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Lucius Banda pays tribute to Mandoza

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Musician Lucius Banda, commonly known as Soldier, on Sunday paid tribute to South Africa’s kwaito star Mandoza, who died on the same day after a year-long battle with cancer.

Lucius paid tribute to Mandoza, real name Mduduzi Tshabalala, during a show at New Village House in Blantyre.

“It’s sad to lose one of the sons of Africa; he has been there in music and helped propel kwaito. May his soul rest in peace,” said the musician before he dropped the song Pharaoh.

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Meanwhile the BBC reported that tributes were pouring in from across South Africa for Mandoza.

It further said that Mandoza, 38, took to the stage in recent weeks at a concert at Orlando Stadium in Soweto, despite having lost his sight due to illness.

His friends and family said he was determined to perform until the end.

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The musician’s hit song Nkalakatha has been praised for unifying black and white South Africans.

Nkalakatha, a Zulu word which loosely means “the big boss”, was about celebrating success.

South Africans have taken to social media to send condolences to Mandoza’s family, and it has also become a way of honouring and celebrating the star for his contribution to the local music industry.

According to the BBC, Many are calling him a “legend”, and he is being lauded for putting up a brave fight and insisting on performing even when his health was failing.

Mandoza’s friend Kevin Ntaopane, who said the musician died in his arms, told SABC news about his last words.

“He was sick and was under doctor’s orders but he said ‘I’m going to perform and prove to the people that I’m not dead. I’ll die on the stage‚ I’ll die singing.”

 

Kwaito is a South African genre of music which emerged in the 1990s, it is a unique dance and house style often likened to US hip-hop.

Mandoza was born in 1978 in Zola, in Soweto, a large township in Johannesburg.

When he was 16 years old he was arrested for stealing a car and spent over a year in prison. After his release he was determined to make a life for himself and formed the group Chiskop, which went on to win multiple local awards.

He used his music to encourage young people in the township to turn away from crime.

The artist had not released a new song in years but his hits, Nkalakatha, Respect Life, Sgelekeqe and Tornado still enjoy massive airplay.

And back to Lucius’ show which pulled an impressive audience, the musician jumped on stage late but he performed for a long time.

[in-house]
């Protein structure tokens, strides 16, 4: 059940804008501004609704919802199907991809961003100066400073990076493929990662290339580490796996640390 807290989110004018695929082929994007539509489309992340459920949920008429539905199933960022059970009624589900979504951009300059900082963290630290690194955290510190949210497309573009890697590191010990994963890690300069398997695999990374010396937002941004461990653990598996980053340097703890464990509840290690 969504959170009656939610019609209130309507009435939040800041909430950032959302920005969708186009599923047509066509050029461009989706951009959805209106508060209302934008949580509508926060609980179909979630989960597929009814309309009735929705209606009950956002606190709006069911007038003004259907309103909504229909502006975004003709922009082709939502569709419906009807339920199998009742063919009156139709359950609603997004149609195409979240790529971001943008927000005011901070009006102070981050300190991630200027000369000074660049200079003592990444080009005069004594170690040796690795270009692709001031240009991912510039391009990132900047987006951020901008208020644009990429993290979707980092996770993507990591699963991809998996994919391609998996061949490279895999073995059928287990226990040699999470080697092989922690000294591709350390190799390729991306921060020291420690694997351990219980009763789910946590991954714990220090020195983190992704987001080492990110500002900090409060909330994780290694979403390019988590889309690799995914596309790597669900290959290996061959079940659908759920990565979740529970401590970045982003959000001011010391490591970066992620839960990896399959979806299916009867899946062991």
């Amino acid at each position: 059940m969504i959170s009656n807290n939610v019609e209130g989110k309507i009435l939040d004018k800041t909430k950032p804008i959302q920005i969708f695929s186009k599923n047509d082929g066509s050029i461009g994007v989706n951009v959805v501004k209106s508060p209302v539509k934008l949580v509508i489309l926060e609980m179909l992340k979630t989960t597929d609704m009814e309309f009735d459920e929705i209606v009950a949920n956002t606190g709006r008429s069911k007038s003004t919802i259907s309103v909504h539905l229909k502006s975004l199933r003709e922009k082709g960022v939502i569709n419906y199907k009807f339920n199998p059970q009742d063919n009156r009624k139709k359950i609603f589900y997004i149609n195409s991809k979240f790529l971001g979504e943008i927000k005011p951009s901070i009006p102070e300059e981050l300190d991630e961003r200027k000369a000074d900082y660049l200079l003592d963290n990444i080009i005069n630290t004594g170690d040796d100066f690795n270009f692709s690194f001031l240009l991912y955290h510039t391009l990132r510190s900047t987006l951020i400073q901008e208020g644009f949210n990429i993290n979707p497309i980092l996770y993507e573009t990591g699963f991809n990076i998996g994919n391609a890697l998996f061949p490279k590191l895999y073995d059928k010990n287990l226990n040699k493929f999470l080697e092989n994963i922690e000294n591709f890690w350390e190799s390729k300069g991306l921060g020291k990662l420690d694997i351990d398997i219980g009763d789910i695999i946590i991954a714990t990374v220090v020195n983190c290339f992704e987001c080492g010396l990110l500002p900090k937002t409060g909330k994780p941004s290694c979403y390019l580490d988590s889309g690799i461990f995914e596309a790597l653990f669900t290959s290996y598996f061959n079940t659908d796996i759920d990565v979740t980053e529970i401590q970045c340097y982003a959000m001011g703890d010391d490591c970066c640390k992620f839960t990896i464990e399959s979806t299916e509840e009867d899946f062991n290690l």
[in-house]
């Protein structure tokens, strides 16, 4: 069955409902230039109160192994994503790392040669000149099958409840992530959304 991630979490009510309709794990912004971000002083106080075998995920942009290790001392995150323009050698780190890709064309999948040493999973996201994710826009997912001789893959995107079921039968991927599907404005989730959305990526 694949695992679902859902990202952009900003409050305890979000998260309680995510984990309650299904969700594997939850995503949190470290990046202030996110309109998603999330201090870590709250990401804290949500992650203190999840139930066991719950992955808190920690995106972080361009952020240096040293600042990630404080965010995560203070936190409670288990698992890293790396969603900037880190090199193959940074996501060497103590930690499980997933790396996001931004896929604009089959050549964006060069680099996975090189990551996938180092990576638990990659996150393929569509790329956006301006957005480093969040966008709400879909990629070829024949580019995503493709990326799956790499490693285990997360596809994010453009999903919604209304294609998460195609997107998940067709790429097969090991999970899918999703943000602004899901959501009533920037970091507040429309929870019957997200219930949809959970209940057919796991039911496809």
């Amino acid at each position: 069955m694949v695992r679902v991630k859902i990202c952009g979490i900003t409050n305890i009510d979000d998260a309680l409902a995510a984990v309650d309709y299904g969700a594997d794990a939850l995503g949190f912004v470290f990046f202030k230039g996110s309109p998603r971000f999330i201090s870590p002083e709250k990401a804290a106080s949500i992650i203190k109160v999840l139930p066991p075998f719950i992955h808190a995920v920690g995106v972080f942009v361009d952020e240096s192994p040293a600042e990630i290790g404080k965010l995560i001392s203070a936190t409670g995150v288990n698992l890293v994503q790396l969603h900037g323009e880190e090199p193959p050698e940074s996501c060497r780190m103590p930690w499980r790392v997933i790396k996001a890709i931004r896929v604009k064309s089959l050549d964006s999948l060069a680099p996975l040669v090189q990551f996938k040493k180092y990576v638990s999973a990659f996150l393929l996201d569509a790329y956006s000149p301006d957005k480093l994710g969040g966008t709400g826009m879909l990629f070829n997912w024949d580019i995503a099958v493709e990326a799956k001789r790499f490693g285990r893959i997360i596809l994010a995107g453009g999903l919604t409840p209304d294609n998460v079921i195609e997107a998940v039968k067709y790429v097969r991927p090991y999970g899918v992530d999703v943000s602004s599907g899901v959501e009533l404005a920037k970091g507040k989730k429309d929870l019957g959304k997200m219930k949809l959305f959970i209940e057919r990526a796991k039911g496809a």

This was an afternoon show but it went all the way to the night with Lucius taking over the stage from Nepman.

Lucius noted that there was a lot of talk concerning shows that they do not start on time thereby disappointing fans.

“A lot was said during the recent Busy Signal show but frankly speaking people need to change their mindset because for instance we were here on time and wished we started on time but there were only a few people. Many started coming in late,” he said.

The musician, who is also a Member of Parliament, said it was high time people changed their mindset and started coming to shows in time and that organisers will do the same starting the events on time.

“What happens is that when people come late, they create problems on the door and the blame is placed on the organisers but this is not supposed to be the case. Let us change our mindset, come in time for shows and there will be a change and let’s support the creative sector,” he said.

There was energy in Lucius’ performance as he sang and even danced joining Zembani Band dancers.

There were also moments when fans stepped on stage to show their dancing skills but the special moment was when William Kamgoga popularly known as Malawi’s Kandabongoman took to the stage to announce that Blantyre would compete with Balaka.

Up came Sam Mphande alias Atoti Too Short, who competed with one of the Zembani Band crew and it was an interesting battle that exposed the richness of talent in the country.

There were also performances from Lambanie Dube, Sam Smak and Nepman, who at one time collaborated with San B in the song Chauta Wamphamvu originally done by late Evison Matafale.

“It was a good show and I enjoyed it because Lucius performed more of his old songs,” said Alfred Chigaru.

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